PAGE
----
Soon, it was about time that he permanently joined Faisal’s revolt against the Turks as a liaison officer. His hit-and-run-guerrilla operation was getting on the nerves of the Turks, who named a £5,000 reward for anyone who would capture him.
The prize was later extended to £20,000, but people’s loyalty was still with him. No Arab tried to turn him in. His first victory came when the Arab guerrilla forces seized the northernmost tip of the Red Sea, Aqaba.
Lawrence wrote in his account that he was captured by the Ottoman military and sexually abused by their guardsmen on November 20, 1917. However, scholars such as the author of ‘Setting the Desert on Fire: T E Lawrence and Britain's Secret War in Arabia 1916-1918,’ James Barr, claimed that the episode had never happened and was completely made up by Lawrence.
According to Lawrence, the incident took place in Dera'a. Damascus finally fell on October 1, 1918.
After the war ended, Lawrence was physically and emotionally exhausted and had various wounds all over his body. Although he wanted Arabia to be a full-fledged nation, the ‘Sykes-Picot Agreement’ between France and Britain removed all expectations of Arabia’s freedom.
Thereafter, he returned to London. After reaching London, Lawrence started to work for the ‘Foreign Office’ and also attended the ‘Paris Conference’ as a member of Faisal’s delegation.
Lowell Thomas’s photo show titled ‘With Allenby in Palestine’ was re-launched as ‘With Allenby in Palestine and Lawrence in Arabia,’ when he noticed that Lawrence’s photos, which showed him dressed as a Bedouin, had caught the public’s attention. The show became a hit in Arabia.
Continue Reading Below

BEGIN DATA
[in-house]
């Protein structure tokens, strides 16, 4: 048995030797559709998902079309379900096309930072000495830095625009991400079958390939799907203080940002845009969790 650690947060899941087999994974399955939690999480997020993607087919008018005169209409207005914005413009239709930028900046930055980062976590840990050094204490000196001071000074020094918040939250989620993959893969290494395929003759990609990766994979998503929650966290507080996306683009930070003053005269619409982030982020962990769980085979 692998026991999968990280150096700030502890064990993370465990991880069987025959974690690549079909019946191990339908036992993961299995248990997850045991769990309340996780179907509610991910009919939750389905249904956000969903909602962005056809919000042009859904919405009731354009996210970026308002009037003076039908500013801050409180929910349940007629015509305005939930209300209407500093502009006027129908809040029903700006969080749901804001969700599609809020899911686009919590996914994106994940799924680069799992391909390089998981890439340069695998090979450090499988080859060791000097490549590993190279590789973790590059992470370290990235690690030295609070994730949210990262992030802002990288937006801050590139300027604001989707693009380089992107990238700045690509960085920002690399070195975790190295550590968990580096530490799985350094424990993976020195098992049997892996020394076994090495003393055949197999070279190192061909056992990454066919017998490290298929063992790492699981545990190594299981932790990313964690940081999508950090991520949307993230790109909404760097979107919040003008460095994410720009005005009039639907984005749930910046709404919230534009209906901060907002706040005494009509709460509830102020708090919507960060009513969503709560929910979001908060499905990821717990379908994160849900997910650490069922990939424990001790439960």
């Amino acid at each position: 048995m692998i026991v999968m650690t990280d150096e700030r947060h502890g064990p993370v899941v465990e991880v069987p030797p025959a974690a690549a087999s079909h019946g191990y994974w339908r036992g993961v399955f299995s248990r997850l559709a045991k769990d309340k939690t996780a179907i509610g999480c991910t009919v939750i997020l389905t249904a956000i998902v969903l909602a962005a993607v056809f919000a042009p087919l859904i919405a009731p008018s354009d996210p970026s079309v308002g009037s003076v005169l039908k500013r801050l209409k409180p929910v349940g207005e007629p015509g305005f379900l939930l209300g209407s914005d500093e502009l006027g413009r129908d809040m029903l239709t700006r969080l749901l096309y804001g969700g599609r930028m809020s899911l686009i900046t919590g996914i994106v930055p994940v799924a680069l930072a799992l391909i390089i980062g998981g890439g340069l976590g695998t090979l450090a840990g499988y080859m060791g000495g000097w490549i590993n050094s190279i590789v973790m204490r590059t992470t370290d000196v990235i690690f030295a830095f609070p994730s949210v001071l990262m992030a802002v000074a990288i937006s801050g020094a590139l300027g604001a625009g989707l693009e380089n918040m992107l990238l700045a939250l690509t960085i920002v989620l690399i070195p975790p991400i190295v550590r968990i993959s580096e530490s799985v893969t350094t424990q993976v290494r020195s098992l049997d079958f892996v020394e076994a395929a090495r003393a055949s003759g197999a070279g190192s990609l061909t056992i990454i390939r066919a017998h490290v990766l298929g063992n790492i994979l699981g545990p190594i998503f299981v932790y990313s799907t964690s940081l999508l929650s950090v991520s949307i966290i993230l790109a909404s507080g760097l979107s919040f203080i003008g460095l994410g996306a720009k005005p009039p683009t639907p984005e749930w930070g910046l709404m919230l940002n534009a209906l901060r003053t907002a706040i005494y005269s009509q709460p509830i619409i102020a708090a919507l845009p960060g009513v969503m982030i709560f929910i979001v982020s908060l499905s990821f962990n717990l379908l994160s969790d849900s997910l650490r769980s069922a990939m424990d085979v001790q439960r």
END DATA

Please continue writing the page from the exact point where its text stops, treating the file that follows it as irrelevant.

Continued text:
In 1921, Winston Churchill appointed him as an advisor, but Lawrence wished to join the ‘RAF.’ In 1922, Lawrence left his job and enlisted in the ‘RAF’ under the name “John Hume Ross.’
He left the ‘RAF’ in 1923 after his true identity was exposed. He changed his name again, and this time, it was “TE Shaw,” similar to his literary friend George Barnard Shaw’s name.
He desperately wanted to work for the ‘RAF’ again. He was eventually admitted again, in 1925. He finally bought a cottage at ‘Bovington Camp’ in Dorset and stayed there for the rest of his life.
Lawrence was also a great writer and had written a number of books during his career. His most famous book, ‘Seven Pillars of Wisdom,’ is the account of his personal experience of the ‘Great Arab Revolt.’
He wrote the book during his seven-year research fellowship at ‘All Souls College’ in Oxford. The book was first published in 1926, and according to his promise, Lawrence did not take accept any money from the sales proceeds of the book.
Some of his other noteworthy books are ‘Revolt in the Desert’ (an abridged version of ‘Seven Pillars’), ‘The Mint’ (published posthumously), ‘The Odyssey of Homer’ (1932), and ‘The Wilderness of Zin’ (1914).
Personal Life & Legacy
Lawrence continued serving the military for the rest of his life. However, he left his beloved job two months before his fatal accident.
Lawrence loved riding motorcycles. He owned eight ‘Brough Superior’ motorcycles at different times in his life.
Unfortunately, he died in an accident while riding his ‘Brough Superior SS100’ motorcycle in Dorset. In order to save two boys on their bicycles, he swerved his motorcycle and was thrown over the handlebars.
After spending six days in hospital, Lawrence finally died on May 19, 1935.
There is no official record of Lawrence’s relationships. It is not known whether he was ever married or not.